Swedish version


Paid to fish - A True Story
By Bill Drew

  Have you ever wondered what life would be like if instead of working to pay for your fishing, you were paid to fish?

  Of course you have. Addled by the demon drink or worn down by the rat race we have all pondered if such a dream could be possible. Sadly small matters such as finding the folding stuff for food, children and a mortgage soon shatter the idyll. You grit your teeth and its back to the daily grind.

  For another group of people, the fishing professionals, of course angling is their life and paymaster. They have frequently sacrificed wealth, and usually security, in order to live as they do. Never underestimate them or the issues that their career brings for family and life style.

  For me it was different. A born again fisher 15 years ago, fly fishing had become a consuming passion.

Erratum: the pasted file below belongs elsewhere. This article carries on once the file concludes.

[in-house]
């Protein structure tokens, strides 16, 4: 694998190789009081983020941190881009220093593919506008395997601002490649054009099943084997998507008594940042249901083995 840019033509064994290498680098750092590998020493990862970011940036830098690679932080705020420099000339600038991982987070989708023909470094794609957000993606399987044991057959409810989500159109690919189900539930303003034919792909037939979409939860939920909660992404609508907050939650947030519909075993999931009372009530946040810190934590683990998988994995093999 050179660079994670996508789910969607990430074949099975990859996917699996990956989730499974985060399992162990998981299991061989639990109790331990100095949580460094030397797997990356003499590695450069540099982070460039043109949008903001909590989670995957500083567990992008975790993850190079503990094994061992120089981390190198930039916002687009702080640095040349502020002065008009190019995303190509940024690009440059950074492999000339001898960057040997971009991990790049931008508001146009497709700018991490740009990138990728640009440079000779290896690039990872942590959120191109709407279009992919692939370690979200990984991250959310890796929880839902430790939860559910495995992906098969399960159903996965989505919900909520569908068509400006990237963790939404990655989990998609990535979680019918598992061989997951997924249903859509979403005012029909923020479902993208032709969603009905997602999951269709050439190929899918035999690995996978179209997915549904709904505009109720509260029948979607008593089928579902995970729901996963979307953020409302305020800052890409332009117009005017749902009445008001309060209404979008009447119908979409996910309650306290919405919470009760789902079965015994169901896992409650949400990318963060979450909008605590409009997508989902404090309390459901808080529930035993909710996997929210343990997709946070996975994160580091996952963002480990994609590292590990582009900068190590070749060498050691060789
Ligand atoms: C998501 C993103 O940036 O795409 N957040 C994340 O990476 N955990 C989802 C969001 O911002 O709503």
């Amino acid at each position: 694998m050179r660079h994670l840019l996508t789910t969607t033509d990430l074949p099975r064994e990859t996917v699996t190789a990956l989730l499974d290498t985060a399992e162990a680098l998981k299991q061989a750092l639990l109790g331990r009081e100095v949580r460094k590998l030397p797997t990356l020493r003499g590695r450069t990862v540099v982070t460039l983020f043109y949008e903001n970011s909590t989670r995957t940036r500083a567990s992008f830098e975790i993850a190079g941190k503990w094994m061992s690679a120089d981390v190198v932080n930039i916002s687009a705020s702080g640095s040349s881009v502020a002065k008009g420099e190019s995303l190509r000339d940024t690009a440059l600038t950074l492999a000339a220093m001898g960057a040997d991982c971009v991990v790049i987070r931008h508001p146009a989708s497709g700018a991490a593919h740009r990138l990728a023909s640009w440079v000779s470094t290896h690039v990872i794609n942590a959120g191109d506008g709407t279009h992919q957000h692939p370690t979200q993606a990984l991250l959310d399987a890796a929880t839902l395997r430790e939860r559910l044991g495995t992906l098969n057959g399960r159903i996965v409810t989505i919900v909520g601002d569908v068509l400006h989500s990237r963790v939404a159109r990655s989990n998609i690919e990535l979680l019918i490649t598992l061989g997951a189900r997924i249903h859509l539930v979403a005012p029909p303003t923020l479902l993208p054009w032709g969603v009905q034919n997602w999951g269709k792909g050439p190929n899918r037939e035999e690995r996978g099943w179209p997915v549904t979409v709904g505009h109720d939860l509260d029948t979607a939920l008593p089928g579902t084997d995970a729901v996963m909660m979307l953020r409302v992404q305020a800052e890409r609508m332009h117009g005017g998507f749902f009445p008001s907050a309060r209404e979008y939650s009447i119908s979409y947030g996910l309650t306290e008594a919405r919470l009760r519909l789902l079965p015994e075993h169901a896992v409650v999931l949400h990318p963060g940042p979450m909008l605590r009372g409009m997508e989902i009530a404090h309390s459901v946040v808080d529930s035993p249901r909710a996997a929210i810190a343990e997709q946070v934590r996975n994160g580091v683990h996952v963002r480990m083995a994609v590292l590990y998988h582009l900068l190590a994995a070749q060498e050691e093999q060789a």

I conducted a small self audit. I am sure we all do from time to time. Here is how it went.

  Self Audit

  • I wanted fishing to be part of my life and not just an hobby.
  • I knew that endless miles as a commuter had been destroying my health and family life
  • I knew that I could live entirely supported by my wife for 6 months but that if I did not have a minimum annual wage of £15k by the end of that time we would have to sell the family home
  • Acting as a part time fishing guide for wild brown trout and grayling since 1999 had been fulfilling
  • I knew that if I did not act now I probably never would

  The end result was that one year ago today I decided to stop dreaming and to change my life. 3 months later I had chucked a secure and well-paid job and at the age of 50
I was "out there" reinventing myself and taking charge of my own future.

Exciting… yes; terrifying…certainly; a success…pretty much so; secure….no way; possible without the support of my wife and family…never.

  La La Land

  To begin with it was a roller coaster of constant highs and occasional lows. I started work p/t in a call centre. Being paid £5.11 an hour for weekend working certainly concentrates the mind. I know that millions do the same but for a smug middle classer like myself I began to really appreciate how many great people are paid pennies, but that is another story.